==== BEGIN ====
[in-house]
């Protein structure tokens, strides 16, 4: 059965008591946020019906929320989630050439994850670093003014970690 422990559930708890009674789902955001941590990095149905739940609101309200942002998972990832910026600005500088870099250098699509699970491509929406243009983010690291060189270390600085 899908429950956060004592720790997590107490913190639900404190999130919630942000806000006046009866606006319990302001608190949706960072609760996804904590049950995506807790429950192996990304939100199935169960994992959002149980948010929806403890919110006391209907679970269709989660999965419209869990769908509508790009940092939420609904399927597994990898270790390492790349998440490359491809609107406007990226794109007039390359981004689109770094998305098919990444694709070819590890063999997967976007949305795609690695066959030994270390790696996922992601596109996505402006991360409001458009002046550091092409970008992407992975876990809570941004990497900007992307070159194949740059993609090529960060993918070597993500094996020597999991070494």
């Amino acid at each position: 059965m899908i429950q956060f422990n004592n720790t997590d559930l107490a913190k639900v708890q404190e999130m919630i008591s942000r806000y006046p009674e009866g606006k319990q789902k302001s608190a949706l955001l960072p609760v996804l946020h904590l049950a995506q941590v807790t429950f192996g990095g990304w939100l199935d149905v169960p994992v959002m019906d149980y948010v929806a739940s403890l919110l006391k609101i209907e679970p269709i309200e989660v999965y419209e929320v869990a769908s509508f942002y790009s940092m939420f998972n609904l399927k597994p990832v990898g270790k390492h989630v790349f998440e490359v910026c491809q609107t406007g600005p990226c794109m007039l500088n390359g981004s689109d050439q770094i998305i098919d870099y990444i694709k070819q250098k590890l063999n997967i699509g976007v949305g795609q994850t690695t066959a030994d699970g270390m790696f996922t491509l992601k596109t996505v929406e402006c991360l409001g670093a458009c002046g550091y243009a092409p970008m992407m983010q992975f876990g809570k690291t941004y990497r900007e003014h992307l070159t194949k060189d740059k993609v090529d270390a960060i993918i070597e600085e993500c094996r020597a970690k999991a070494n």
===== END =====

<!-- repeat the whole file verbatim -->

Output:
[in-house]
């Protein structure tokens, strides 16, 4: 059965008591946020019906929320989630050439994850670093003014970690 422990559930708890009674789902955001941590990095149905739940609101309200942002998972990832910026600005500088870099250098699509699970491509929406243009983010690291060189270390600085 899908429950956060004592720790997590107490913190639900404190999130919630942000806000006046009866606006319990302001608190949706960072609760996804904590049950995506807790429950192996990304939100199935169960994992959002149980948010929806403890919110006391209907679970269709989660999965419209869990769908509508790009940092939420609904399927597994990898270790390492790349998440490359491809609107406007990226794109007039390359981004689109770094998305098919990444694709070819590890063999997967976007949305795609690695066959030994270390790696996922992601596109996505402006991360409001458009002046550091092409970008992407992975876990809570941004990497900007992307070159194949740059993609090529960060993918070597993500094996020597999991070494």
């Amino acid at each position: 059965m899908i429950q956060f422990n004592n720790t997590d559930l107490a913190k639900v708890q404190e999130m919630i008591s942000r806000y006046p009674e009866g606006k319990q789902k302001s608190a949706l955001l960072p609760v996804l946020h904590l049950a995506q941590v807790t429950f192996g990095g990304w939100l199935d149905v169960p994992v959002m019906d149980y948010v929806a739940s403890l919110l006391k609101i209907e679970p269709i309200e989660v999965y419209e929320v869990a769908s509508f942002y790009s940092m939420f998972n609904l399927k597994p990832v990898g270790k390492h989630v790349f998440e490359v910026c491809q609107t406007g600005p990226c794109m007039l500088n390359g981004s689109d050439q770094i998305i098919d870099y990444i694709k070819q250098k590890l063999n997967i699509g976007v949305g795609q994850t690695t066959a030994d699970g270390m790696f996922t491509l992601k596109t996505v929406e402006c991360l409001g670093a458009c002046g550091y243009a092409p970008m992407m983010q992975f876990g809570k690291t941004y990497r900007e003014h992307l070159t194949k060189d740059k993609v090529d270390a960060i993918i070597e600085e993500c094996r020597a970690k999991a070494n």